Theoretical Perspectives on Iraq War 2003

2293 Words Jun 24th, 2018 10 Pages
INTRODUCTION
In this paper, I intend to analyze Iraq war of 2003 from Realist and Marxist/ Critical perspectives. I intend to draw a conclusion as to which theoretical framework, in my opinion, is more suitable and provides for a rational understanding of the Iraq War. While drawing comparative analysis of two competing approaches, I do not intend to dismiss one theory in entirety in favour of another. However, I do intend to weigh on a golden balance, lacunas of both theories in order to conclude as to which theory in the end provides or intends to provide a watertight analysis of the Iraq war.
REALIST PERSPECTIVE
Followers of Realist school of thought argue the case of 2003 Iraq war from the standpoint of power and Security. The Bush
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Thus, in this context of a unipolar system dominated by U.S., it is highly unlikely that a great power like U.S., motivated by its relentless pursuit of power and security, would allow itself to be deterred by U.N. resolutions that do not comply with its own interests. This also reflects the realist interpretation of international system which is characterized by anarchy and therefore, it is not considered prudent for a State to entrust its safety and survival on another actor or international institutions such as United Nations.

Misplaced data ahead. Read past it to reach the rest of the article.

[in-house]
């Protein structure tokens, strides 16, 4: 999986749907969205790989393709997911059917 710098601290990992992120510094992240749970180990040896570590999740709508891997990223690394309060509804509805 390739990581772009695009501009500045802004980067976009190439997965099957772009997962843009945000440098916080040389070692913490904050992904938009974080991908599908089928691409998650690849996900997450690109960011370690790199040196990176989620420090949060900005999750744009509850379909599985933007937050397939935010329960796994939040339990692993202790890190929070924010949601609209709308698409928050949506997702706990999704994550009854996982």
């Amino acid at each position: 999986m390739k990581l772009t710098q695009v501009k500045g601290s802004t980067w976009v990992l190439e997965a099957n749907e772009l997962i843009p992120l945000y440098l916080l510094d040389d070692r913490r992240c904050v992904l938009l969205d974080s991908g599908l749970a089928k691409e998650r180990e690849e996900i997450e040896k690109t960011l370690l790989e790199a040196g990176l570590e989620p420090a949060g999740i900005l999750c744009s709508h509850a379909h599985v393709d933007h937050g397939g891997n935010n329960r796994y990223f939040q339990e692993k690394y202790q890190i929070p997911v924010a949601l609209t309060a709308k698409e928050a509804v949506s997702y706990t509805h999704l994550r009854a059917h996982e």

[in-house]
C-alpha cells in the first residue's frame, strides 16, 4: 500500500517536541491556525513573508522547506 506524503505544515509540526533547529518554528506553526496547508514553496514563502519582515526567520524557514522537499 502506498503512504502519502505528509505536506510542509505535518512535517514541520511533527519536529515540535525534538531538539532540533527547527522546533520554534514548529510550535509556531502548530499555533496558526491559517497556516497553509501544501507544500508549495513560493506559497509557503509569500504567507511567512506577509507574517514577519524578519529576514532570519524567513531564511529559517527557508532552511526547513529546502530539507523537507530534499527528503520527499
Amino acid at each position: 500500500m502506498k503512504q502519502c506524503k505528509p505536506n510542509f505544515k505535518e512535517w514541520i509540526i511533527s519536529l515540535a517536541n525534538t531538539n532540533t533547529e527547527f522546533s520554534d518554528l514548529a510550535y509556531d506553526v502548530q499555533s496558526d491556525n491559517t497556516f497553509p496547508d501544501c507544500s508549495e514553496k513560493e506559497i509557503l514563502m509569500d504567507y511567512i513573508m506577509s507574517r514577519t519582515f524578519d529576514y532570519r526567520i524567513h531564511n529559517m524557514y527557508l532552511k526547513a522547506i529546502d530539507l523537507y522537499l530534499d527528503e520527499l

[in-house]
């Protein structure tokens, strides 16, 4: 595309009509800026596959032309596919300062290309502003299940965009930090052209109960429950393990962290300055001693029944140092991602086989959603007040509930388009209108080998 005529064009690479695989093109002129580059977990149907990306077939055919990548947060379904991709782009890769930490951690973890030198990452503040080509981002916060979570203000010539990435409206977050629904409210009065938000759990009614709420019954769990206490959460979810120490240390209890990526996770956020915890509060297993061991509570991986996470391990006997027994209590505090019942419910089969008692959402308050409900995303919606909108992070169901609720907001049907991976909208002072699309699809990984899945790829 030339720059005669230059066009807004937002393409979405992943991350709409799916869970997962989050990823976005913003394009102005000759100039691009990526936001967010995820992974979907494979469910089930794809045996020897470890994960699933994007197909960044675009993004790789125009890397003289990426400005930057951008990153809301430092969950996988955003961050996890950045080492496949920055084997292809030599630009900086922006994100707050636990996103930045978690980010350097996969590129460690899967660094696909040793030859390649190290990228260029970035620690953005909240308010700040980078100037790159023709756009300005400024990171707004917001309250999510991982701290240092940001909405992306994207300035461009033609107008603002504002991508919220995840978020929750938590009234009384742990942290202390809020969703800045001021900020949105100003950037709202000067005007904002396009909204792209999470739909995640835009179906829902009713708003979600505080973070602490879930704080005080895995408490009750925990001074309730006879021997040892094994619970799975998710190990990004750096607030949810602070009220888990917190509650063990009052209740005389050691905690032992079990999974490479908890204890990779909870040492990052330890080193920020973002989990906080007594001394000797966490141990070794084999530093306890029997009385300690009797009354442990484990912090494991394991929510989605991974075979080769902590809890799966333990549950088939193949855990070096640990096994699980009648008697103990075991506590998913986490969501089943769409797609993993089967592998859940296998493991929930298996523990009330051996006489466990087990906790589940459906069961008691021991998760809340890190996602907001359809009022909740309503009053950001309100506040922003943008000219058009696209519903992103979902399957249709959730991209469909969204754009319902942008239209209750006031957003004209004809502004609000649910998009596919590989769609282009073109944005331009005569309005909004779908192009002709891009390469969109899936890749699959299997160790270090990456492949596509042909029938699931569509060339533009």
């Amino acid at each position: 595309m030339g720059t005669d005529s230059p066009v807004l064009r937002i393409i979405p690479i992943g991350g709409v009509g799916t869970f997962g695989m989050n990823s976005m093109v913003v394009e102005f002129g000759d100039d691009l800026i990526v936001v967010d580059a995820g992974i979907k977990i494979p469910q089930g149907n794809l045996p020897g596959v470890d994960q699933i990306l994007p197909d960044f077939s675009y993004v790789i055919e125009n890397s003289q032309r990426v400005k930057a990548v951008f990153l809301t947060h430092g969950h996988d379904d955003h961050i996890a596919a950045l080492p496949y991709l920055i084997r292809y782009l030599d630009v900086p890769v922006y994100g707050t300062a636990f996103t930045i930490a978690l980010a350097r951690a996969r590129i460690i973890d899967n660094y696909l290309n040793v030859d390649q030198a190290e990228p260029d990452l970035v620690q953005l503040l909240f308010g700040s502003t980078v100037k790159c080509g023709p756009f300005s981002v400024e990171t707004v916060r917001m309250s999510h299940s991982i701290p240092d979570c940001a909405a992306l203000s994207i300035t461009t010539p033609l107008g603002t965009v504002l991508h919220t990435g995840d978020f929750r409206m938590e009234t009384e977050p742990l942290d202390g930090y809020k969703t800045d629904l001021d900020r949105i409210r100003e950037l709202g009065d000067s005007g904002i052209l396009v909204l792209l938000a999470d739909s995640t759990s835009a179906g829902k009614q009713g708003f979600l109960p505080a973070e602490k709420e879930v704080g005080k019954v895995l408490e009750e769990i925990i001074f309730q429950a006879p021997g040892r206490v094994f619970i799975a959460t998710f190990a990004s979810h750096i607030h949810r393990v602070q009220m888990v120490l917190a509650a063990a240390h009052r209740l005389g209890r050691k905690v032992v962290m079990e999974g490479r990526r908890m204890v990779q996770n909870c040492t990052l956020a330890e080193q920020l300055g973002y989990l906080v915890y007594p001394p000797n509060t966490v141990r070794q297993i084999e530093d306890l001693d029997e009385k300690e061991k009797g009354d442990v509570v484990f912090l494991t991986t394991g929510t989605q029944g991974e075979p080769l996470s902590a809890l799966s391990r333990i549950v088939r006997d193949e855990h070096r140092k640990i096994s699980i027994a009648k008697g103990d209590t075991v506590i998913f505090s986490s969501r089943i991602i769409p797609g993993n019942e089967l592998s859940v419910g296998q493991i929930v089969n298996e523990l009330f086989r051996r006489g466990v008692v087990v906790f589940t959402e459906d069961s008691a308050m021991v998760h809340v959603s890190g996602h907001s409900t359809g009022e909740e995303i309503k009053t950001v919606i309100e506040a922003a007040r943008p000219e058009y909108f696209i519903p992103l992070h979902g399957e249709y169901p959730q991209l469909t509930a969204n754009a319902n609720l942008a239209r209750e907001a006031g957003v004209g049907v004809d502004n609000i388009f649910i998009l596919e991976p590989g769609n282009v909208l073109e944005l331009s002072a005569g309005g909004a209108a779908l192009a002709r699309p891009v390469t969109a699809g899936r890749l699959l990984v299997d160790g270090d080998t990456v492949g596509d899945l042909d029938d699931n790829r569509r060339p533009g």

CRITICAL THEORY / MARXIST PERSPECTIVE
Critical theory, on the other hand, as propounded by Robert Cox is a rejoinder to Neo-realism. According to Mark Rupert, Neo-Realism “only describes patterns in the operation of power among States without inquiring as to the social relations through which that power is produced.” Critical theory assumes that power is not given in the form of accumulated material capabilities; in fact, it is a product of social processes. Robert Cox adopted a method of “historical structures” in which “state power ceases to be sole explanatory factor and becomes part of what is to be explained”.
Critical approach provides a historical background to Iraq war of 2003 which, according to historical materialists, has its roots in U.S. sponsored Fordist Industrial Capitalism linked with geopolitics of petroleum. According to Andrew Basevich (2005 a, 2008, 2010) the very nature of U.S. State policy is characterized by